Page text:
Apple must pay $625 million for infringing patents with FaceTime and iMessage
Apple must pay $625.6 million to a patent holding firm, a US court has ruled, for infringing on a number of its intellectual properties. A jury ruled unanimously in favor of VirnetX — which reportedly only makes money through suing for patent violations — agreeing that Apple had infringed communications protocol patents in its FaceTime, VPN on Demand, and iMessage services, as well as in the devices that used them.
This is the second time VirnetX has sued Apple for the use of these specific patents, after the company previously won a judgement of $368 million from the tech giant in 2012, and almost scoring a “running royalty” of one percent of iPhone and iPad sales. Apple was forced to redesign FaceTime after the jury ruled in favor of VirnetX, but that verdict was later thrown out in 2014, when an appellate court stated the decision was “tainted.” This time around, VirnetX — regularly described as a “patent troll” — wanted $532 million, but bumped that figure up during legal proceedings as Apple continued to use the protocols in question.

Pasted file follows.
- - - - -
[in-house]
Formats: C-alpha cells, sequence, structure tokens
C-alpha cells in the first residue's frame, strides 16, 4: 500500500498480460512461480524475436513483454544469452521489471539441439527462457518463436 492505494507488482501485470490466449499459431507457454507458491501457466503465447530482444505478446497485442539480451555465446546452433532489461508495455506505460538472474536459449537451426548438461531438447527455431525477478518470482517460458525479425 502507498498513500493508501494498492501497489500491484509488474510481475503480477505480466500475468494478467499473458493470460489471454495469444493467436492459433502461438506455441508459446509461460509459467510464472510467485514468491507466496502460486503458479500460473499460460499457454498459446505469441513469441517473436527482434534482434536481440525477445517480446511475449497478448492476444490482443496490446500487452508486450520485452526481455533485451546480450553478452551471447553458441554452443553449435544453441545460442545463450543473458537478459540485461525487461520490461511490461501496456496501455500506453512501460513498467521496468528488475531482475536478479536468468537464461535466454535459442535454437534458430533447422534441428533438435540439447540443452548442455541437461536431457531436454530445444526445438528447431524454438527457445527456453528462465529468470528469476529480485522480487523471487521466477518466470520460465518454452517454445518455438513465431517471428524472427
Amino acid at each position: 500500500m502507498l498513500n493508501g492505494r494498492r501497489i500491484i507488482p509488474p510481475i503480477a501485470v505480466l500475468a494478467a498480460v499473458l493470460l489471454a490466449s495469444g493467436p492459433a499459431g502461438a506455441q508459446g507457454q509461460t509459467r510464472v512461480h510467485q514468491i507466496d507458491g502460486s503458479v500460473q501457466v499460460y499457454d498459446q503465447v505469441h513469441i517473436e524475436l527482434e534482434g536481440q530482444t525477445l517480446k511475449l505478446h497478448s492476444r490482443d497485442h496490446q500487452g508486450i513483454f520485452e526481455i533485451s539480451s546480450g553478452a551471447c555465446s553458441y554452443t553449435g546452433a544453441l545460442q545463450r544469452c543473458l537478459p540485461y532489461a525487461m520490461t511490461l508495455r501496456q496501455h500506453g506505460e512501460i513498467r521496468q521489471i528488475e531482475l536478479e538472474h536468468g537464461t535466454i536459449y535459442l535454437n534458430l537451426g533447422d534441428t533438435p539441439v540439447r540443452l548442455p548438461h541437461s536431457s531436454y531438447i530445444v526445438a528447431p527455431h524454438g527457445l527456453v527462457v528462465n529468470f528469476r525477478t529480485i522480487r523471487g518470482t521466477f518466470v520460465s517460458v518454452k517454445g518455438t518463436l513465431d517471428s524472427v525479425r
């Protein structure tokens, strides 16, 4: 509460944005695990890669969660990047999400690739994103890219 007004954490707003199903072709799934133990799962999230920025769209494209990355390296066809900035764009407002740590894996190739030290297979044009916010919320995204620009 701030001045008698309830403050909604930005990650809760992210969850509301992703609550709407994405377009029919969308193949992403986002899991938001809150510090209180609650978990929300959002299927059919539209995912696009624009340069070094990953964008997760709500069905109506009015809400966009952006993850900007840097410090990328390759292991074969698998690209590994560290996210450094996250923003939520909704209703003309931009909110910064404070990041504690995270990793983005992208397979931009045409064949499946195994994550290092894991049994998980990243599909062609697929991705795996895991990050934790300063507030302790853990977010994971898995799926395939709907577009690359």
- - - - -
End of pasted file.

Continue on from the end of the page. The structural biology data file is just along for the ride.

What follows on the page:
Both cases were tried in the East Texas Federal District Court, a region notoriously friendly to patent owners. The company has used courts in the district to go after other big tech firms in the past, suing them for infringement of its wide range of patents — in 2010, the company scored $200 million direct from Microsoft in an out-of-court settlement, and in 2014, it successfully sued for $23 million from Skype.